Whippersnapper Gallery: Sex-Spirit-Love Medicine

Fallon Simard, Ange Loft and Dayna Danger

Whippersnapper Gallery 

Toronto, ON

November 2017

Curated by Lindsay Nixon

Contemporary Indigenous artists are engaging with sexual and gender diversity caught in a liminal space between Eurocentric and Indigenous art methods. Queer and trans communities often feel limited in their language to describe Indigenous gender, which are a proverbial tapestry of genders as varied as Indigenous nations themselves. What does it mean for peoples with a cultural lineage of diverse gender and sexual expression to define their identities in settler dominated queer and trans spaces—including within queer art?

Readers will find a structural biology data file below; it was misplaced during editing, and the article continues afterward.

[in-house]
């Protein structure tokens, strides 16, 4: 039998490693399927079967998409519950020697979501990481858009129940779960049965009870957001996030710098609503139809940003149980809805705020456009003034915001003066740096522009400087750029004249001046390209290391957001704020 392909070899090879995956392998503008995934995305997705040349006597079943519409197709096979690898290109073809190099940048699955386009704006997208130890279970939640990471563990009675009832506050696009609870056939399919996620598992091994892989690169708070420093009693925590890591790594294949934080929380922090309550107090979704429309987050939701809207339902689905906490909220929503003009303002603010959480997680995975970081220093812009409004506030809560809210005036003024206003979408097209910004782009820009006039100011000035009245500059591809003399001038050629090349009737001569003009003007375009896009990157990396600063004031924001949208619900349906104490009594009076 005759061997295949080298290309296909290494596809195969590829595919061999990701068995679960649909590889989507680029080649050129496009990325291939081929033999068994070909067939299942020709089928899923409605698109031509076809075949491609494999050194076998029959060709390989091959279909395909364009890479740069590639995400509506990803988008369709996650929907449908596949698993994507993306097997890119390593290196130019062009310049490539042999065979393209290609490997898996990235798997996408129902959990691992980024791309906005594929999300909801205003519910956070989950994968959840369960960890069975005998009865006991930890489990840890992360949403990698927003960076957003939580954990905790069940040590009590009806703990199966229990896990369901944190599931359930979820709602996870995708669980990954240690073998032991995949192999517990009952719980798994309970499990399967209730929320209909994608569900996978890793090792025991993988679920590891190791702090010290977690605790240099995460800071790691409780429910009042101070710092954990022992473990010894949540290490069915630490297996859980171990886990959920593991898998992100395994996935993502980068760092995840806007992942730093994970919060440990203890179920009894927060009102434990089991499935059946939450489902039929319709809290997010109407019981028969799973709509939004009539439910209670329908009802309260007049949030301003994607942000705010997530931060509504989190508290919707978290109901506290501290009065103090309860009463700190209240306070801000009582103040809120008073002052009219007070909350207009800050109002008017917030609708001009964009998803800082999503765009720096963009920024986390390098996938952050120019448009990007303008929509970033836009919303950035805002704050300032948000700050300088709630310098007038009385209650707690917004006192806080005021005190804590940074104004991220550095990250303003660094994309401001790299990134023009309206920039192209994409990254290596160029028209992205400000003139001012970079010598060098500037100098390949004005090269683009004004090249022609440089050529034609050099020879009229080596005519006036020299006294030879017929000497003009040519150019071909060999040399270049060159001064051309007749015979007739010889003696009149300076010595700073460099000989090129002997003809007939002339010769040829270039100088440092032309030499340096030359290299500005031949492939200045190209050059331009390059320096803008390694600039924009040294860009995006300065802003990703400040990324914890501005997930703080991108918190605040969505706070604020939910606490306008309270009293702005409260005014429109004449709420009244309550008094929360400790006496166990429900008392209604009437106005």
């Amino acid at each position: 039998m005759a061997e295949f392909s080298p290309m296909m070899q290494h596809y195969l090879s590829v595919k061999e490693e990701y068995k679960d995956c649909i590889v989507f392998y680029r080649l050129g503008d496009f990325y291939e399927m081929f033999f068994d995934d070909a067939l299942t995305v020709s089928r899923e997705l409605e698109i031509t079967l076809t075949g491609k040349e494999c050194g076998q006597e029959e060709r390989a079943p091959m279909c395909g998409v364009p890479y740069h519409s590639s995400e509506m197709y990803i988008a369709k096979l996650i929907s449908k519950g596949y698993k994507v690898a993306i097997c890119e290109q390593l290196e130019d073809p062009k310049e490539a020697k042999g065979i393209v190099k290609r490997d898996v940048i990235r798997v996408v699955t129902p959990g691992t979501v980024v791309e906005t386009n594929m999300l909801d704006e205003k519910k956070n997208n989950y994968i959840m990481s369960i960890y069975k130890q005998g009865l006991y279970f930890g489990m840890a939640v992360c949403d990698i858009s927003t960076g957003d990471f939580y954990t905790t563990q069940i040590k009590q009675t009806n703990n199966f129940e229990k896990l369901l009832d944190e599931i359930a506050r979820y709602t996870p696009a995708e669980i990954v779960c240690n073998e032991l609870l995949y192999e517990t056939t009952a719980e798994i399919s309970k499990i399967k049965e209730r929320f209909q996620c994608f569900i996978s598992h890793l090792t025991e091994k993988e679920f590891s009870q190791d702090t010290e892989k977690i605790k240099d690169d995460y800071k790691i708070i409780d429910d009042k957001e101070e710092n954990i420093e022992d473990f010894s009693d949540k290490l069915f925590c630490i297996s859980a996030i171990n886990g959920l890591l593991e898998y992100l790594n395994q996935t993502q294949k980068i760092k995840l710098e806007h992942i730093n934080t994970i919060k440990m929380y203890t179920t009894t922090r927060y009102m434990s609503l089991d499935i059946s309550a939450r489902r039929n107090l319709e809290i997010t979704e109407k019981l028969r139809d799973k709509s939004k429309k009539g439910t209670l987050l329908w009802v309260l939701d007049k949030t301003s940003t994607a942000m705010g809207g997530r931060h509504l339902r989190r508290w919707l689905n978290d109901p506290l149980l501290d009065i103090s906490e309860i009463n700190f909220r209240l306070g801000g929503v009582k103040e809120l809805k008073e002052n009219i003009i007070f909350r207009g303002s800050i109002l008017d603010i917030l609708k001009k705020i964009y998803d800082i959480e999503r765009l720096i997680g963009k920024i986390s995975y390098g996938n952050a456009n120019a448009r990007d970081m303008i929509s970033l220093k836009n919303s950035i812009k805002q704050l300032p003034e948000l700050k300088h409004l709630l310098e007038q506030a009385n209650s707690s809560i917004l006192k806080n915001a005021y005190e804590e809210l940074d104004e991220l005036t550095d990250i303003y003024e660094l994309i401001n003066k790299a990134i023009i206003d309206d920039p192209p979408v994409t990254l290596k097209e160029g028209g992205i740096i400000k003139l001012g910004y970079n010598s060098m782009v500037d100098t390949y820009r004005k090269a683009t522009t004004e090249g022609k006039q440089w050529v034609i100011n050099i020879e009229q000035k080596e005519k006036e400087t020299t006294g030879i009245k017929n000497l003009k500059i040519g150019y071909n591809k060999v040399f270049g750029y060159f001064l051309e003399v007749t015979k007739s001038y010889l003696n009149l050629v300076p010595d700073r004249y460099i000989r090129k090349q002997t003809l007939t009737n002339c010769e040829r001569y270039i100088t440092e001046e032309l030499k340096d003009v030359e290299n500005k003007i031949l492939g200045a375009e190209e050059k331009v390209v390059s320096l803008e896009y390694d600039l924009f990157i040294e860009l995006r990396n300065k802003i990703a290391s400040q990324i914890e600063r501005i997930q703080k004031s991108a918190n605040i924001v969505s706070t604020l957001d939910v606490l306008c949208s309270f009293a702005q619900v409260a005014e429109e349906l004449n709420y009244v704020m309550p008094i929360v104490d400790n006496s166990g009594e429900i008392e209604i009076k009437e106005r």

Indigenous community, and Indigenous art, can also at times stifle queer and trans identity by limiting artists’ ability to freely express gender and sexuality in their work. Contemporary Indigenous artists are creating work that questions whether a singular term like two-spirit can truly encompass the multiplicity of ways they embody gender and sexuality in community space. Contemporary Indigenous artists are attempting to carve out new identities by blending tradition and contemporary art practice to create futuristic visions of sex, spirit and love medicine.